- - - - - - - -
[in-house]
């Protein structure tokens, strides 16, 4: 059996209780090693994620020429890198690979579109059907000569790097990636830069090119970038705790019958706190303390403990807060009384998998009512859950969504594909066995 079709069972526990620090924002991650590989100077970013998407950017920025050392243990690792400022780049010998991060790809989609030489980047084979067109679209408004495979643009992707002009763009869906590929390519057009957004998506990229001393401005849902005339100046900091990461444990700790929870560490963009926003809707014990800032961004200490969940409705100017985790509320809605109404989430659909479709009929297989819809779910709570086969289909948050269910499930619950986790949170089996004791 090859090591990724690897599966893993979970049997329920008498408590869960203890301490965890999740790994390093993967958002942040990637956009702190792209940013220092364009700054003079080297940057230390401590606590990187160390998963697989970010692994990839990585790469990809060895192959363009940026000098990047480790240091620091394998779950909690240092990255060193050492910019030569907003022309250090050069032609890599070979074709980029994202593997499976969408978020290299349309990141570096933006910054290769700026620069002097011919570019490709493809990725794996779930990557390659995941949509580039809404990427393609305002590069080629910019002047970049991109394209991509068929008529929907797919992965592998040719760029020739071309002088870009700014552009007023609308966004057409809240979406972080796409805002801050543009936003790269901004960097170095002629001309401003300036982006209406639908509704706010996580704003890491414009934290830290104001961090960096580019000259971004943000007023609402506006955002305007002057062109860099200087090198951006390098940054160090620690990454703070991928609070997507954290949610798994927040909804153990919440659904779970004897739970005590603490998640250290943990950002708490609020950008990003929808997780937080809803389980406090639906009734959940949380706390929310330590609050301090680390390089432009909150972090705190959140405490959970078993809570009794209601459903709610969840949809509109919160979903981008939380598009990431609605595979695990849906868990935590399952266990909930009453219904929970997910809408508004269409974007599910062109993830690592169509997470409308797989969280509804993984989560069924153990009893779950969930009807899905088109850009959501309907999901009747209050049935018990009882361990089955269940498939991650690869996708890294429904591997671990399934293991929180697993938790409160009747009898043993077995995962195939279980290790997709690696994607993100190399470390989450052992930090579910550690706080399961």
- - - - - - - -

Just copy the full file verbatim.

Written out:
[in-house]
């Protein structure tokens, strides 16, 4: 059996209780090693994620020429890198690979579109059907000569790097990636830069090119970038705790019958706190303390403990807060009384998998009512859950969504594909066995 079709069972526990620090924002991650590989100077970013998407950017920025050392243990690792400022780049010998991060790809989609030489980047084979067109679209408004495979643009992707002009763009869906590929390519057009957004998506990229001393401005849902005339100046900091990461444990700790929870560490963009926003809707014990800032961004200490969940409705100017985790509320809605109404989430659909479709009929297989819809779910709570086969289909948050269910499930619950986790949170089996004791 090859090591990724690897599966893993979970049997329920008498408590869960203890301490965890999740790994390093993967958002942040990637956009702190792209940013220092364009700054003079080297940057230390401590606590990187160390998963697989970010692994990839990585790469990809060895192959363009940026000098990047480790240091620091394998779950909690240092990255060193050492910019030569907003022309250090050069032609890599070979074709980029994202593997499976969408978020290299349309990141570096933006910054290769700026620069002097011919570019490709493809990725794996779930990557390659995941949509580039809404990427393609305002590069080629910019002047970049991109394209991509068929008529929907797919992965592998040719760029020739071309002088870009700014552009007023609308966004057409809240979406972080796409805002801050543009936003790269901004960097170095002629001309401003300036982006209406639908509704706010996580704003890491414009934290830290104001961090960096580019000259971004943000007023609402506006955002305007002057062109860099200087090198951006390098940054160090620690990454703070991928609070997507954290949610798994927040909804153990919440659904779970004897739970005590603490998640250290943990950002708490609020950008990003929808997780937080809803389980406090639906009734959940949380706390929310330590609050301090680390390089432009909150972090705190959140405490959970078993809570009794209601459903709610969840949809509109919160979903981008939380598009990431609605595979695990849906868990935590399952266990909930009453219904929970997910809408508004269409974007599910062109993830690592169509997470409308797989969280509804993984989560069924153990009893779950969930009807899905088109850009959501309907999901009747209050049935018990009882361990089955269940498939991650690869996708890294429904591997671990399934293991929180697993938790409160009747009898043993077995995962195939279980290790997709690696994607993100190399470390989450052992930090579910550690706080399961």